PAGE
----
4 6.2 Factoring the Special Products and Factoring by Grouping (6 11) 287 E X A M P L E 4 Factoring completely Factor each polynomial completely. a) 2x 3 50x b) 8x 2 y 32xy 32y a) The greatest common factor of 2x 3 and 50x is 2x: 2x 3 50x 2x(x 2 25) Check this step by multiplying. 2x(x 5)(x 5) Difference of two squares b) 8x 2 y 32xy 32y 8y(x 2 4x 4) Check this step by multiplying. 8y(x 2) 2 Perfect square trinomial Remember that factoring reverses multiplication and every step of factoring can be checked by multiplication. Factoring by Grouping The product of two binomials may be a polynomial with four terms. For example, (x a)(x 3) (x a)x (x a)3 x 2 ax 3x 3a. We can factor a four-term polynomial of this type by simply reversing the steps we used to find the product. To reverse these steps, we factor out common factors from the first two terms and from the last two terms. For example, w 2 bw 3w 3b w(w b) 3(w b) (w 3)(w b) This procedure is called factoring by grouping. Sometimes we must factor out a negative common factor or rearrange the terms as shown in the next example. E X A M P L E 5 study tip When you take notes, leave space. Go back later and fill in more details, make corrections, or work another problem of the same type. Factoring by grouping Use grouping to factor each polynomial completely. a) xy 2y 3x 6 b) 2x 3 3x 2 2x 3 c) ax 3y 3x ay a) Notice that the first two terms have a common factor of y and the last two terms have a common factor of 3: xy 2y 3x 6 (xy 2y) (3x 6) Use the associative property to group the terms. y(x 2) 3(x 2) Factor out the common factors in each group. (y 3)(x 2) Factor out x 2. b) We can factor x 2 out of the first two terms and 1 out of the last two terms: 2x 3 3x 2 2x 3 (2x 3 3x 2 ) ( 2x 3) Group the terms. x 2 (2x 3) 1( 2x 3) However, we cannot proceed any further because 2x 3 and 2x 3 are not the same. To get 2x 3 as a common factor, we must factor out 1 from the last two terms: 2x 3 3x 2 2x 3 x 2 (2x 3) 1(2x 3) Factor out the common factors. (x 2 1)(2x 3) Factor out 2x 3. (x 1)(x 1)(2x 3) Difference of two squares

5 288 (6 12) Chapter 6 Factoring c) In ax 3y 3x ay there are no common factors in the first two or the last two terms. However, if we use the commutative property to rewrite the polynomial as ax 3x ay 3y, then we can factor by grouping: ax 3y 3x ay ax 3x ay 3y Rearrange the terms. x(a 3) y(a 3) Factor out x and y. (x y)(a 3) Factor out a 3. WARM-UPS True or false? Explain your answer. 1. The polynomial x 2 16 is a difference of two squares. 2. The polynomial x 2 8x 16 is a perfect square trinomial. 3. The polynomial 9x 2 21x 49 is a perfect square trinomial. 4. 4x 2 4 (2x 2) 2 for any real number x. 5. A difference of two squares is equal to a product of a sum and a difference. 6. The polynomial 16y 1 is a prime polynomial. 7. The polynomial x 2 9 can be factored as (x 3)(x 3). 8. The polynomial 4x 2 4 is factored completely as 4(x 2 1). 9. y 2 2y 1 (y 1) 2 for any real number y x (x 3)(x 3) for any real number x. 6.2 EXERCISES Reading and Writing After reading this section, write out the answers to these questions. Use complete sentences. 1. What is a perfect square? 2. How do we factor a difference of two squares? 3. How can you recognize if a trinomial is a perfect square? 4. What is a prime polynomial. 5. When is a polynomial factored completely? 6. What should you always look for first when attempting to factor a polynomial completely? Factor each polynomial. See Example a h x y y 2 9x x 2 y a 2 49b a 2 64b m n w 2 25c w 2 121a 2 Determine whether each binomial is a difference of two squares and whether each trinomiai is a perfect square trinomial. See Example x 2 20x x 2 10x y a y 2 12y a 2 30a x 2 8x x 2 4x y 2 25c 2

6 6.2 Factoring the Special Products and Factoring by Grouping (6 13) x a 2 6ab b x 2 4xy y 2 Factor each perfect square trinomial. See Example x 2 12x y 2 14y a 2 4a b 2 6b w 2 4w m 2 6m x 2 8x y 2 10y t 2 20t y 2 12y w 2 42w x 2 24x n 2 2nt t x 2 2xy y 2 Factor each polynomial completely. See Example x y x y a 3 ab x 2 y y 75. abc 3 c 3ab 76. xa tb ba tx 77. x 2 a b bx 2 a 78. a 2 m b 2 n a 2 n b 2 m 79. y 2 y by b 80. ac mc aw 2 mw 2 Factor each polynomial completely a 3 y 24a 2 y 2 24ay b 5 c 8b 4 c 2 2b 3 c a 3 y 6ay b 3 c 12bc a 3 y 2 6a 2 y 86. 9x 3 y 18x 2 y ab 2bw 4aw 8w am 6n an 18m Use factoring to solve each problem. 89. Skydiving. The height (in feet) above the earth for a sky diver t seconds after jumping from an airplane at 6400 ft is approximated by the formula h 16t , provided that t 5. Rewrite the formula with the righthand side factored completely. Use your revised formula to find h when t x 2 6x a 2 36a y 2 50y a 2 16a x 3 2x 2 y xy x 3 y 2x 2 y 2 xy x 2 3y a 2 8b ax 2 98a x 2 y 2y ab 2 18ab 27a 62. 2a 2 b 8ab 8b 63. 4m 3 24m 2 n 36mn a 3 20a 2 b 10ab 2 Use grouping to factor each polynomial completely. See Example bx by cx cy 66. 3x 3z ax az 67. x 3 x 2 4x x 3 x 2 x a 3b xa xb 70. ax bx 4a 4b 71. a 3 3a 2 a y 3 5y 2 8y xa ay 3y 3x 74. x 3 ax 3a 3x 2 h 16t FIGURE FOR EXERCISE Demand for pools. Tropical Pools sells an aboveground model for p dollars each. The monthly revenue from the sale of this model is a function of the price, given by R 0.08p 2 300p. Revenue is the product of the price p and the demand (quantity sold). a) Factor out the price on the right-hand side of the formula. b) What is an expression for the monthly demand? c) What is the monthly demand for this pool when the price is $3000? d) Use the graph on page 290 to estimate the price at which the revenue is maximized. Approximately how many pools will be sold monthly at this price?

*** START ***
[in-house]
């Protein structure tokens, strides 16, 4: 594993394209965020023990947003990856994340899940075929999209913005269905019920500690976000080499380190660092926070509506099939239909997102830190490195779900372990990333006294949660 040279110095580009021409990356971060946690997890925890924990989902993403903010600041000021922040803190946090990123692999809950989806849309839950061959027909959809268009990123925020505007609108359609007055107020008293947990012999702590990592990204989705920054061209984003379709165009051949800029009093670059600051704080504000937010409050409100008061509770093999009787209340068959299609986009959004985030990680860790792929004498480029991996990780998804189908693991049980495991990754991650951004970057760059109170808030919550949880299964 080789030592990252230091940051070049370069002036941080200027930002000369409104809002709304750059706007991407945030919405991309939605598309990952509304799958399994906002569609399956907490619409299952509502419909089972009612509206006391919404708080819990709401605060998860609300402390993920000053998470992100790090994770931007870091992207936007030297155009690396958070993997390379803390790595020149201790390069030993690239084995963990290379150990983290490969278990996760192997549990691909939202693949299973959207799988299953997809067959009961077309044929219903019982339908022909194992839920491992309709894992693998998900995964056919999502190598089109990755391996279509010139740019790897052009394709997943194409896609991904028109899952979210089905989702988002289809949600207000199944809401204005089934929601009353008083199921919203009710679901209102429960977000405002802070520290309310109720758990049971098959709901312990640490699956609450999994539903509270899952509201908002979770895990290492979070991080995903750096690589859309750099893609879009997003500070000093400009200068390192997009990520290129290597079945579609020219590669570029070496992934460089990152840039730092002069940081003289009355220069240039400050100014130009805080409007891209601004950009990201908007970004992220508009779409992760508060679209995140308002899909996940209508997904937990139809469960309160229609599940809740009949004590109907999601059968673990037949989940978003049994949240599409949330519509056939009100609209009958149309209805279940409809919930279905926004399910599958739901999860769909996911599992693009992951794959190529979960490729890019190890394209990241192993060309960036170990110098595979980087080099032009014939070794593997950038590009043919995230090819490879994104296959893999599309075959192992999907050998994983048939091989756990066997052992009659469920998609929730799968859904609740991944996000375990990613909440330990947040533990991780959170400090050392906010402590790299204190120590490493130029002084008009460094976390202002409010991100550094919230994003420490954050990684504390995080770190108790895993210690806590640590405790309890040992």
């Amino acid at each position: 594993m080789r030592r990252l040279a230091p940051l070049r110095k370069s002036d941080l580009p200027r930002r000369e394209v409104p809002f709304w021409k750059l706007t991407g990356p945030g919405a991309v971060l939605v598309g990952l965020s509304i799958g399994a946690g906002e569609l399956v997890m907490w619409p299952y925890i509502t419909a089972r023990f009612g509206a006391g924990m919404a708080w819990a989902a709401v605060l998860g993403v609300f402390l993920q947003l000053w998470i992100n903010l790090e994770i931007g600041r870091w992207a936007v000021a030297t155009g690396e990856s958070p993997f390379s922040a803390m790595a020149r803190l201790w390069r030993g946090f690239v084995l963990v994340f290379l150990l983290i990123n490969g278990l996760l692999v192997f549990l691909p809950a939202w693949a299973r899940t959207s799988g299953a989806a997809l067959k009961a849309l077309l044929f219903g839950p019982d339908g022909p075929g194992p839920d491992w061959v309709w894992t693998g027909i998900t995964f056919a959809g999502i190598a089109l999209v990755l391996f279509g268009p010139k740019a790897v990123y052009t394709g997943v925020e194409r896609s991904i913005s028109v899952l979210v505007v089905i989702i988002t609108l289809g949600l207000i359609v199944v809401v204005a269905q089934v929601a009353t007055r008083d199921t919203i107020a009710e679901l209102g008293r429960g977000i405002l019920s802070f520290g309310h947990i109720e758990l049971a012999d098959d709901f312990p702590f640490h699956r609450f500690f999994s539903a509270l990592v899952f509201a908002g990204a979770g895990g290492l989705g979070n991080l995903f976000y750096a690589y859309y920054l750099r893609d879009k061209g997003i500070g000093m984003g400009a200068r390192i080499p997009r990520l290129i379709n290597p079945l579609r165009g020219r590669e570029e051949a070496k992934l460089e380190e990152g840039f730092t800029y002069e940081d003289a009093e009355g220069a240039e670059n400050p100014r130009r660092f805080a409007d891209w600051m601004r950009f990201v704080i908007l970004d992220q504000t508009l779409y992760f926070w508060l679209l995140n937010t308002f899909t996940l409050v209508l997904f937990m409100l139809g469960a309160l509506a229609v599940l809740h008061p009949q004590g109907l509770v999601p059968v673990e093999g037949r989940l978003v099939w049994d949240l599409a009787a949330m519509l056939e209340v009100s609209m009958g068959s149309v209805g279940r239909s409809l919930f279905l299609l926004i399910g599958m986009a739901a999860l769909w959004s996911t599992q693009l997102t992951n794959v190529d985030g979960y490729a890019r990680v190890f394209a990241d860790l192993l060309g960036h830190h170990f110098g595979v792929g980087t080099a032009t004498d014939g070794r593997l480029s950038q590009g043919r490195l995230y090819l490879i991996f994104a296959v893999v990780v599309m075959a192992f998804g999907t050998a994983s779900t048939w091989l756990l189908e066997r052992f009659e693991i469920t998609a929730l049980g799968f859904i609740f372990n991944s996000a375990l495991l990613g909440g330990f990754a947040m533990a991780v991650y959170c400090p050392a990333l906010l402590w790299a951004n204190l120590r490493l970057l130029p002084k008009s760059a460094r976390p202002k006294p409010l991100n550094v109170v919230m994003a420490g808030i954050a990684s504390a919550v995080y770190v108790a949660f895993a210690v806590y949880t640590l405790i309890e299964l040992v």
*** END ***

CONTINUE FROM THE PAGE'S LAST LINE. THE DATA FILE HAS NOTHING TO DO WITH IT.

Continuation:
7 290 (6 14) Chapter 6 Factoring e) What is the approximate maximum revenue? f) Use the accompanying graph to estimate the price at which the revenue is zero. y Revenue (thousands of dollars) Price (dollars) FIGURE FOR EXERCISE Volume of a tank. The volume of a fish tank with a square base and height y is y 3 6y 2 9y cubic inches. Find the length of a side of the square base. FIGURE FOR EXERCISE 91 GETTING MORE INVOLVED 92. Discussion. For what real number k, does 3x 2 k factor as 3(x 2)(x 2)? 93. Writing. Explain in your own words how to factor a four-term polynomial by grouping. 94. Writing. Explain how you know that x 2 1 is a prime polynomial. 6.3 FACTORING ax 2 bx c WITH a 1 In this section Factoring ax 2 bx c with a 1 Prime Polynomials Factoring with Two Variables Factoring Completely E X A M P L E 1 In this section we will factor the type of trinomials that result from multiplying two different binomials. We will do this only for trinomials in which the coefficient of x 2, the leading coefficient, is 1. Factoring trinomials with leading coefficient not equal to 1 will be done in Section 6.4. Factoring ax 2 bx c with a 1 Let s look closely at an example of finding the product of two binomials using the distributive property: (x 2)(x 3) (x 2)x (x 2)3 Distributive property x 2 2x 3x 6 Distributive property x 2 5x 6 Combine like terms. To factor x 2 5x 6, we reverse these steps as shown in our first example. Factoring a trinomial Factor. a) x 2 5x 6 b) x 2 8x 12 c) a 2 9a 20 a) The coefficient 5 is the sum of two numbers that have a product of 6. The only integers that have a product of 6 and a sum of 5 are 2 and 3. So write 5x as 2x 3x, then factor by grouping: x 2 5x 6 x 2 2x 3x 6 Replace 5x by 2x 3x. (x 2 2x) (3x 6) Group terms together. x(x 2) 3(x 2) Factor out common factors. (x 2)(x 3) Factor out x 2.